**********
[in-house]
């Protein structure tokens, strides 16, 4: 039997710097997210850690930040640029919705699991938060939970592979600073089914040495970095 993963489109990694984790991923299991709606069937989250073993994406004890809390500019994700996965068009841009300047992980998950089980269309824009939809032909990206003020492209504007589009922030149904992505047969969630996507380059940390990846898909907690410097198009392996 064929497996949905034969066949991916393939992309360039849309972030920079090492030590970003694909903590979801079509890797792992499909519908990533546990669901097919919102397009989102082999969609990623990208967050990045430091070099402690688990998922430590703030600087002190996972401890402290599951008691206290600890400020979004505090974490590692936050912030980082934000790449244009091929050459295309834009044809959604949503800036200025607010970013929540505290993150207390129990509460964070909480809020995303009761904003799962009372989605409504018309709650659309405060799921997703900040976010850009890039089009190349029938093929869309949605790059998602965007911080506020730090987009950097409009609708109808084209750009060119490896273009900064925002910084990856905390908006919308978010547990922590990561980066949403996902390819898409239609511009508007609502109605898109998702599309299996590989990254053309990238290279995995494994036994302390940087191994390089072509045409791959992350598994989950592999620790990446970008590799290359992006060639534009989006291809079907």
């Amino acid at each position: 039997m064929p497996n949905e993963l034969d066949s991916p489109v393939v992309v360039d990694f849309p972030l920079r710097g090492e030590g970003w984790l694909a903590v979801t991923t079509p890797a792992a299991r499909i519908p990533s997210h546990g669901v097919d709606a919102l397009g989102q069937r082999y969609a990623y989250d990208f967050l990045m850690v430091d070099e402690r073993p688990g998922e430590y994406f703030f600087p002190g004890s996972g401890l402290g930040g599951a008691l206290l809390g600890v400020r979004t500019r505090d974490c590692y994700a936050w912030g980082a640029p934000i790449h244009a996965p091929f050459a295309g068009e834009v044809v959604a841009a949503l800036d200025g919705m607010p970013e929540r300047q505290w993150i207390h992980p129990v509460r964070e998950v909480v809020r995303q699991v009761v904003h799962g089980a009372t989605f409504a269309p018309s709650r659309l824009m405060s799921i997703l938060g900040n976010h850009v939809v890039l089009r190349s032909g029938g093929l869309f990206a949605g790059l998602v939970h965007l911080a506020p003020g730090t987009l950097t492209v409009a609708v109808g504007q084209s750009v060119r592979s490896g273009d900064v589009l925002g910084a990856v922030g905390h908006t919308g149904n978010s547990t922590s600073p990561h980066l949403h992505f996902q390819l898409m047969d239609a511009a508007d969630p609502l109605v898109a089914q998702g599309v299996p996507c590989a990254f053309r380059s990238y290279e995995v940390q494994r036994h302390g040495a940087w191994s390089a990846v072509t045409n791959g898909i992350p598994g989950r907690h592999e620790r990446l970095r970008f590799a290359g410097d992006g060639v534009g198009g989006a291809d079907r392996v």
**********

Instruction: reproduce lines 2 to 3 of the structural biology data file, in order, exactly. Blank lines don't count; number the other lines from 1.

């Protein structure tokens, strides 16, 4: 039997710097997210850690930040640029919705699991938060939970592979600073089914040495970095 993963489109990694984790991923299991709606069937989250073993994406004890809390500019994700996965068009841009300047992980998950089980269309824009939809032909990206003020492209504007589009922030149904992505047969969630996507380059940390990846898909907690410097198009392996 064929497996949905034969066949991916393939992309360039849309972030920079090492030590970003694909903590979801079509890797792992499909519908990533546990669901097919919102397009989102082999969609990623990208967050990045430091070099402690688990998922430590703030600087002190996972401890402290599951008691206290600890400020979004505090974490590692936050912030980082934000790449244009091929050459295309834009044809959604949503800036200025607010970013929540505290993150207390129990509460964070909480809020995303009761904003799962009372989605409504018309709650659309405060799921997703900040976010850009890039089009190349029938093929869309949605790059998602965007911080506020730090987009950097409009609708109808084209750009060119490896273009900064925002910084990856905390908006919308978010547990922590990561980066949403996902390819898409239609511009508007609502109605898109998702599309299996590989990254053309990238290279995995494994036994302390940087191994390089072509045409791959992350598994989950592999620790990446970008590799290359992006060639534009989006291809079907």
């Amino acid at each position: 039997m064929p497996n949905e993963l034969d066949s991916p489109v393939v992309v360039d990694f849309p972030l920079r710097g090492e030590g970003w984790l694909a903590v979801t991923t079509p890797a792992a299991r499909i519908p990533s997210h546990g669901v097919d709606a919102l397009g989102q069937r082999y969609a990623y989250d990208f967050l990045m850690v430091d070099e402690r073993p688990g998922e430590y994406f703030f600087p002190g004890s996972g401890l402290g930040g599951a008691l206290l809390g600890v400020r979004t500019r505090d974490c590692y994700a936050w912030g980082a640029p934000i790449h244009a996965p091929f050459a295309g068009e834009v044809v959604a841009a949503l800036d200025g919705m607010p970013e929540r300047q505290w993150i207390h992980p129990v509460r964070e998950v909480v809020r995303q699991v009761v904003h799962g089980a009372t989605f409504a269309p018309s709650r659309l824009m405060s799921i997703l938060g900040n976010h850009v939809v890039l089009r190349s032909g029938g093929l869309f990206a949605g790059l998602v939970h965007l911080a506020p003020g730090t987009l950097t492209v409009a609708v109808g504007q084209s750009v060119r592979s490896g273009d900064v589009l925002g910084a990856v922030g905390h908006t919308g149904n978010s547990t922590s600073p990561h980066l949403h992505f996902q390819l898409m047969d239609a511009a508007d969630p609502l109605v898109a089914q998702g599309v299996p996507c590989a990254f053309r380059s990238y290279e995995v940390q494994r036994h302390g040495a940087w191994s390089a990846v072509t045409n791959g898909i992350p598994g989950r907690h592999e620790r990446l970095r970008f590799a290359g410097d992006g060639v534009g198009g989006a291809d079907r392996v």